The current prince of that city, Cardinal Joseph Bernardin, of far fairer mind than Cody, apparently still won't let Greeley back into parish work until he stops writing novels with all that sex in them, because their existence is a scandal to a number of traditional Catholics who have not read them. Wrap your head around that one, if you can.

Anyway, Greeley got to do weekend parish work in Tucson, after the University of Arizona hired him on as a sociological top gun. But Greeley, in his 60s now, like a faithful son set on pleasing his father, still yearns to be accepted as a parish priest in his spiritual heartland, Chicago--not stuffed from sight in the clerical closet, a skeleton at best, if not a smelly pair of shoes.

In a characteristic move, Greeley did a study of his own readership. The novel a scandal, are they? He would show them. And guess what. Most of those millions of readers, the majority of them women, don't find the novels scandalous in the least. Even the notorious sex scenes were generally thought to be in good taste. Many readers, as opposed to reviewers, recognized them for what they were created to be, signs of God's love. Sex and all, the stories have lured many lapsed Catholics back to the church and affirmed the faith of others.

What drew this perennial tilter of windmills into writing stories? "If I am Don Quixote," he writes in his autobiography, Confessions of a Parish Priest, "then it is Don Quixote the novelist. It was precisely the argument which got me into most of the other [church sociology] hot water that led me to try to write theological novels, stories of God, comedies of grace: Someone ought to do it; if you don't, no one else will."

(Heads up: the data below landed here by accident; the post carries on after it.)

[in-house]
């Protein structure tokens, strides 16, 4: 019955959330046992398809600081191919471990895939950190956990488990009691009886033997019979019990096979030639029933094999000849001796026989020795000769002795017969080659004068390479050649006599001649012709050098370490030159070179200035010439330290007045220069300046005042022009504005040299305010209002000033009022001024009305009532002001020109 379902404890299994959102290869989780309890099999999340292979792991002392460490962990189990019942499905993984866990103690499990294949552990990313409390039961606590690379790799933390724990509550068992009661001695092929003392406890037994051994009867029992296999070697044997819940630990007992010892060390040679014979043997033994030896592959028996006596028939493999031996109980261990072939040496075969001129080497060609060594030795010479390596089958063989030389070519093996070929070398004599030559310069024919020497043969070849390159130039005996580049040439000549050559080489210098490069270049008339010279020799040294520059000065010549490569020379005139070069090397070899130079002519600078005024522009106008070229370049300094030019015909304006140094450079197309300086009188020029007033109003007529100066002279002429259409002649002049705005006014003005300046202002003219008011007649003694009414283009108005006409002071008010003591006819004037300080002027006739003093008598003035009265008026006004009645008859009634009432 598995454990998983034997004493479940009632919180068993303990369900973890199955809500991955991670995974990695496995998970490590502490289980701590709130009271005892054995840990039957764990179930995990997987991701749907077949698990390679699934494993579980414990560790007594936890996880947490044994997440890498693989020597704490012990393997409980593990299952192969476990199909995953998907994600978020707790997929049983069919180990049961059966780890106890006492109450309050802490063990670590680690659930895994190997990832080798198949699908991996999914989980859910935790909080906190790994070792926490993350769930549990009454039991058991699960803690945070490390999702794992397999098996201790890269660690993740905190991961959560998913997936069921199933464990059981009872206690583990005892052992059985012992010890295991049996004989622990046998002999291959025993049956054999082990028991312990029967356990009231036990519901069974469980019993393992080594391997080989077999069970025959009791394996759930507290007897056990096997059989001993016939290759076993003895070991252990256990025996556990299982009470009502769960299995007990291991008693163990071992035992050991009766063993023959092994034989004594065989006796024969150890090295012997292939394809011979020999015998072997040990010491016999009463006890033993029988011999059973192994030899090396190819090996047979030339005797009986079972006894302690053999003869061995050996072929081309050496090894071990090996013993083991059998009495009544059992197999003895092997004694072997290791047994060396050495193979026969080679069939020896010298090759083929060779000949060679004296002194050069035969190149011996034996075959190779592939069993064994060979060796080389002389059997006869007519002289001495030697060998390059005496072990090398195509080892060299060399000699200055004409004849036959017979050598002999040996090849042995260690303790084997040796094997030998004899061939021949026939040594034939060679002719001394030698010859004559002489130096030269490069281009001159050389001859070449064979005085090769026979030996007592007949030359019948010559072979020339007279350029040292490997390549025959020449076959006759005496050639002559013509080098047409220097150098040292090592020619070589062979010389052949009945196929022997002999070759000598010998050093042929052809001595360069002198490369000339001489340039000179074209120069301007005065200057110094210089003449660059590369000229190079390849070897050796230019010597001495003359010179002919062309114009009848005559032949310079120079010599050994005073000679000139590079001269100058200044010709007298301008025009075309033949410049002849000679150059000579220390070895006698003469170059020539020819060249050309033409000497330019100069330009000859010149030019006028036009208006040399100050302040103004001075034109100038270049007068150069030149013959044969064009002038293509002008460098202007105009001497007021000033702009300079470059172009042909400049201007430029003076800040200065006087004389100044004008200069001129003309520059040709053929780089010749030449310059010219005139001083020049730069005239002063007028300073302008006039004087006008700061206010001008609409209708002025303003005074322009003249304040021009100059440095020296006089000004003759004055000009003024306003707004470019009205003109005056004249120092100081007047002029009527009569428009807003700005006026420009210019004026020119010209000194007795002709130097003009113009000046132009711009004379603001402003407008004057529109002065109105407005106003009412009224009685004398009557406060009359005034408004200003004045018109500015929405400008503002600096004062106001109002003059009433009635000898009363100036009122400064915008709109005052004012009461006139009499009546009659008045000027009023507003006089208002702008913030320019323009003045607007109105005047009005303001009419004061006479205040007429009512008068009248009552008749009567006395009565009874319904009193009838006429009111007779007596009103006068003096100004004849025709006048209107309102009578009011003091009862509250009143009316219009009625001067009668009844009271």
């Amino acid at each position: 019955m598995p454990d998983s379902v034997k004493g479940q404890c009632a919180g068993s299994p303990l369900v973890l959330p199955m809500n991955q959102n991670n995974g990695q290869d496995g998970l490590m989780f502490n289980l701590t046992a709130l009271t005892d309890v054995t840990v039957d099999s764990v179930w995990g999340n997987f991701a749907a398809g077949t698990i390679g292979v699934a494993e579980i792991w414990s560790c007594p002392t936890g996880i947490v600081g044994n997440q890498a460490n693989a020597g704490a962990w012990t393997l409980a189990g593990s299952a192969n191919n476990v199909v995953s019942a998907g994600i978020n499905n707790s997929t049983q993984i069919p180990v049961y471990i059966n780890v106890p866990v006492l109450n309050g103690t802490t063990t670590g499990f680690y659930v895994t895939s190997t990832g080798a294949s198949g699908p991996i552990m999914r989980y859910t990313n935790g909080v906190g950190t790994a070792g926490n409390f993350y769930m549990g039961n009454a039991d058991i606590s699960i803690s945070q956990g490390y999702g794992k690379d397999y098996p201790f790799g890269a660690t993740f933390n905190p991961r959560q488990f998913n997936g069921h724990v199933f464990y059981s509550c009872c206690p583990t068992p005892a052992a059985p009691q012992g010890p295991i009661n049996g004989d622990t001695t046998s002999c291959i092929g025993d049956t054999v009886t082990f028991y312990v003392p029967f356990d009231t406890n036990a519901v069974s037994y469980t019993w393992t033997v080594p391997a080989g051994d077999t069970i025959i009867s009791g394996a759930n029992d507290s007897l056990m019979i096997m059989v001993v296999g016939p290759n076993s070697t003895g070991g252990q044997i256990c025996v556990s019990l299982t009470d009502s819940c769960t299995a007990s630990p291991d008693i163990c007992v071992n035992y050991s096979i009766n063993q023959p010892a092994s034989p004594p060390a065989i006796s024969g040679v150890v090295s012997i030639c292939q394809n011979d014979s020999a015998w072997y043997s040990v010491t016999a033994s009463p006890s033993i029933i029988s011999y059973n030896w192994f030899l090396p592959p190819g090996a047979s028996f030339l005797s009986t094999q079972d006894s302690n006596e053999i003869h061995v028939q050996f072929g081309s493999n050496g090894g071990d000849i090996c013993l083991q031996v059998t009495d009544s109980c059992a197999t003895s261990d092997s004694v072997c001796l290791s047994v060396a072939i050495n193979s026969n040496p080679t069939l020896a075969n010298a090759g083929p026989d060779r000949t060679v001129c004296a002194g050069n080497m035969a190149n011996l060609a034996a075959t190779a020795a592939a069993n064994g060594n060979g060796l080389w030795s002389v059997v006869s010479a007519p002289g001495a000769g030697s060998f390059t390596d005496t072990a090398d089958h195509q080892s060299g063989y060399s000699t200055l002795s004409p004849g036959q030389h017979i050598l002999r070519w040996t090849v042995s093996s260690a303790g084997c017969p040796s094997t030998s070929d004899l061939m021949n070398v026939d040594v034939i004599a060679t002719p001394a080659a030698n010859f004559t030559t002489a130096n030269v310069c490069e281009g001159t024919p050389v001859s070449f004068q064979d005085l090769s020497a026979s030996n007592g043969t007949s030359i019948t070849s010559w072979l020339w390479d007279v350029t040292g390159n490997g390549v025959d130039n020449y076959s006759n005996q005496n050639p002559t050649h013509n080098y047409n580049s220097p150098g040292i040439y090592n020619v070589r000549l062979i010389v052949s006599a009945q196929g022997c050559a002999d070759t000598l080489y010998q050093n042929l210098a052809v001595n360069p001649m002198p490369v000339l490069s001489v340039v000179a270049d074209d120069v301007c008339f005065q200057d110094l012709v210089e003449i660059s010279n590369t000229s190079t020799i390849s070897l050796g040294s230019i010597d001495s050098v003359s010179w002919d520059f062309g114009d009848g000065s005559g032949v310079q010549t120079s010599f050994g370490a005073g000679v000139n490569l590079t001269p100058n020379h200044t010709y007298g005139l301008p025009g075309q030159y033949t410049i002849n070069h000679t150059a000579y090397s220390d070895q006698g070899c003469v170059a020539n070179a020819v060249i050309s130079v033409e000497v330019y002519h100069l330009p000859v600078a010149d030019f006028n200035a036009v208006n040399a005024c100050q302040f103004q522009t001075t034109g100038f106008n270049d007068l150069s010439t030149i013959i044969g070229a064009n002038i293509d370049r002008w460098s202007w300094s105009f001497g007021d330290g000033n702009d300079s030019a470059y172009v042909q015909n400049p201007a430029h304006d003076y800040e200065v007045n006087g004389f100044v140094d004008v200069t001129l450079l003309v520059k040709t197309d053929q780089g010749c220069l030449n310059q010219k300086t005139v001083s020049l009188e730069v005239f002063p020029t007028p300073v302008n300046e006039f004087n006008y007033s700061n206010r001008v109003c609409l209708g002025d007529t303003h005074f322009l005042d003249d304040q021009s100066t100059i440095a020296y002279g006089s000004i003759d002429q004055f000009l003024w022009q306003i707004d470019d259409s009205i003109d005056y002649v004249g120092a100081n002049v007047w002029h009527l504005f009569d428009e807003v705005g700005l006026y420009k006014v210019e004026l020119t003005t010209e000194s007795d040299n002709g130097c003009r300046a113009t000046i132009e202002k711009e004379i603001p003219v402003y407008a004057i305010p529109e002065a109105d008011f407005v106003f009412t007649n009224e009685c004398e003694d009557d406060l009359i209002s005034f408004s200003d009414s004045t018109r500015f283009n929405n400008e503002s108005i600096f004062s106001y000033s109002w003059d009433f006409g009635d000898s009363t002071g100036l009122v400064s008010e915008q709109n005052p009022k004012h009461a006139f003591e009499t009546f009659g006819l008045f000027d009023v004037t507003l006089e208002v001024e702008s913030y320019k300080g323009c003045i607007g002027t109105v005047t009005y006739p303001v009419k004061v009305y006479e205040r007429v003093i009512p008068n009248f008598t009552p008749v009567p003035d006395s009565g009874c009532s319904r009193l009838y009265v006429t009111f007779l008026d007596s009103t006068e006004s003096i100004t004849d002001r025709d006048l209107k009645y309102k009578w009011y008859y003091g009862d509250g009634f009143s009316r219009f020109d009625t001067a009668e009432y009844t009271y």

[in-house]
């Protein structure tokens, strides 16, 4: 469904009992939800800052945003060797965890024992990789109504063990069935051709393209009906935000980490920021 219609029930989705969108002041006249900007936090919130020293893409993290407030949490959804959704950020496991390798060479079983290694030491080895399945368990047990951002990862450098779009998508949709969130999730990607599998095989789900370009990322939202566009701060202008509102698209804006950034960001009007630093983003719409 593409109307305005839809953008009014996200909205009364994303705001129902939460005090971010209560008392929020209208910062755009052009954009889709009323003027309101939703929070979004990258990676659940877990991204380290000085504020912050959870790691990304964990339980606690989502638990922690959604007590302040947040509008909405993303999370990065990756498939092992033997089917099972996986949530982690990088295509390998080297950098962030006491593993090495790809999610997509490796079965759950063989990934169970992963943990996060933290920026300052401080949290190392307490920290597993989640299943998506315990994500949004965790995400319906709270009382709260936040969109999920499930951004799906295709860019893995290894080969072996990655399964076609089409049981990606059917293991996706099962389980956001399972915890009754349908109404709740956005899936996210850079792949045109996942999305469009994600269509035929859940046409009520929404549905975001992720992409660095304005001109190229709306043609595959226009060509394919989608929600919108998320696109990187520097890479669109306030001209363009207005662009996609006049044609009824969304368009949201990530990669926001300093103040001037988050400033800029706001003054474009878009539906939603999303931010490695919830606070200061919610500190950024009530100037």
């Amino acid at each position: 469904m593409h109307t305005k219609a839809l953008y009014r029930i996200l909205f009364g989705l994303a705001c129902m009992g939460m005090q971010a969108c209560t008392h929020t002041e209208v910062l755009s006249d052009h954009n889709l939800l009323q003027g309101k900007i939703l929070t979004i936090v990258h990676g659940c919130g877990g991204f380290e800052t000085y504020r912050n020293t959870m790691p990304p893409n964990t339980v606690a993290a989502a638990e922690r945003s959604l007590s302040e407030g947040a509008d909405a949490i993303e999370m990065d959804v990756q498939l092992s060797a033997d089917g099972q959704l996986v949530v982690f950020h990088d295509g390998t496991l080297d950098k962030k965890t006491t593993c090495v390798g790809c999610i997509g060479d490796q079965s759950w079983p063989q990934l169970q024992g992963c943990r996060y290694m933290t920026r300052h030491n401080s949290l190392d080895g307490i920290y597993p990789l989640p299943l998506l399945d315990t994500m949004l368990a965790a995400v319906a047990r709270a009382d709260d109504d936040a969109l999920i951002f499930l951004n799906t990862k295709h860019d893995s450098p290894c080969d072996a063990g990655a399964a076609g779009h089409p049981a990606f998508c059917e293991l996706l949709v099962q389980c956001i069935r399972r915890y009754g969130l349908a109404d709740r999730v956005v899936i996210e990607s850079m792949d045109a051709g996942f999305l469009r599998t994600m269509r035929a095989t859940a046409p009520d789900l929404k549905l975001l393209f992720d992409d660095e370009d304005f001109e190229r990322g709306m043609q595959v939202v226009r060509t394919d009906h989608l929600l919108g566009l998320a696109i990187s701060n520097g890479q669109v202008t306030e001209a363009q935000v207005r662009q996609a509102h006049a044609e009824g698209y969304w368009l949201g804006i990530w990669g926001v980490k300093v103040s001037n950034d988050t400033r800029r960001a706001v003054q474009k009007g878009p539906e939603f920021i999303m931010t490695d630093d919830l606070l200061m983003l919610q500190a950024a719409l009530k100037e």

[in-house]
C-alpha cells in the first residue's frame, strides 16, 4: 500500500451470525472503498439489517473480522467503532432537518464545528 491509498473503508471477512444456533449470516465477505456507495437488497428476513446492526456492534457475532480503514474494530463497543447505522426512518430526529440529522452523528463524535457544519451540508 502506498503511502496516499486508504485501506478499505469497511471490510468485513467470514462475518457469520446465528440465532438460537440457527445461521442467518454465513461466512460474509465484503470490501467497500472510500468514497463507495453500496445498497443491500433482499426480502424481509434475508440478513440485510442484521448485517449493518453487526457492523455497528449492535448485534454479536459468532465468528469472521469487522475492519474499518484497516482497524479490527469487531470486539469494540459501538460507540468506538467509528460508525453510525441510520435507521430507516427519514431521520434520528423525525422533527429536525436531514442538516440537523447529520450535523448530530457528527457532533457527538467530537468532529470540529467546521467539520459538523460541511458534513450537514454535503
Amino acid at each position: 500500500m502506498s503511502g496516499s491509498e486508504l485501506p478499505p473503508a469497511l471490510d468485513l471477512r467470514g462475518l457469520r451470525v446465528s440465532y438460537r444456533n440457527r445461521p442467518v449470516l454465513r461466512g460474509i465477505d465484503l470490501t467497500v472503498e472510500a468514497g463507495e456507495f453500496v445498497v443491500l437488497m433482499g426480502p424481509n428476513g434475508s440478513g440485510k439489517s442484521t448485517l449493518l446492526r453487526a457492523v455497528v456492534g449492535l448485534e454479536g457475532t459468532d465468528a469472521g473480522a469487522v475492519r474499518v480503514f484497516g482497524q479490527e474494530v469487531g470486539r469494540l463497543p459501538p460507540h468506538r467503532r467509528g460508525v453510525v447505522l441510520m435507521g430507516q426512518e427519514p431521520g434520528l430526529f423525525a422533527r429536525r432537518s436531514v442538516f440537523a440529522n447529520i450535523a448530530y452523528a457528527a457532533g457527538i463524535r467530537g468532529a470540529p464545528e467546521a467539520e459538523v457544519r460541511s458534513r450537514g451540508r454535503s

Whatever you think of the literary merit of Greeley's attempt to write theological novels, it would be mean not to take him at his word. However overwrought the fiction might be, with its romantic excess and musclebound plots, the impulse is genuine, the premise real.

What premise? That stories are not only essential to religion, they are at the core of it. Before Greeley's novels began multiplying like loaves and fishes, he had come under the influence of another Chicago priest, John Shea, whom Greeley once described as "a towering genius, the most gifted human I've ever met." Shea had developed a theology of story in which Jesus is "the undying dancing man," the storyteller of God.

During the 1970s, Greeley, by then contemplating the Castilian starkness of the Arizona desert, got to know Shea and took all that story theology in and it was enough to spin his spurs. He, too, would become a storyteller of God. And what came cooking into the Sonoran sun were all those tall tales about priests and nuns, bishops and underworld grunts, Chicago/Irish politicos and their voluptuous women, tales so incorrigibly romantic that God herself ends up as a romantic.

One of Greeley's stock responses when asked how he sees God is "She's a comedienne." Not only that but she's Irish, a loving, comic God, the passionate lover that, when the last chapter is written, will win. That is the vision informing Greeley's fiction. Most critics persistently fail to get it. Other readers do not.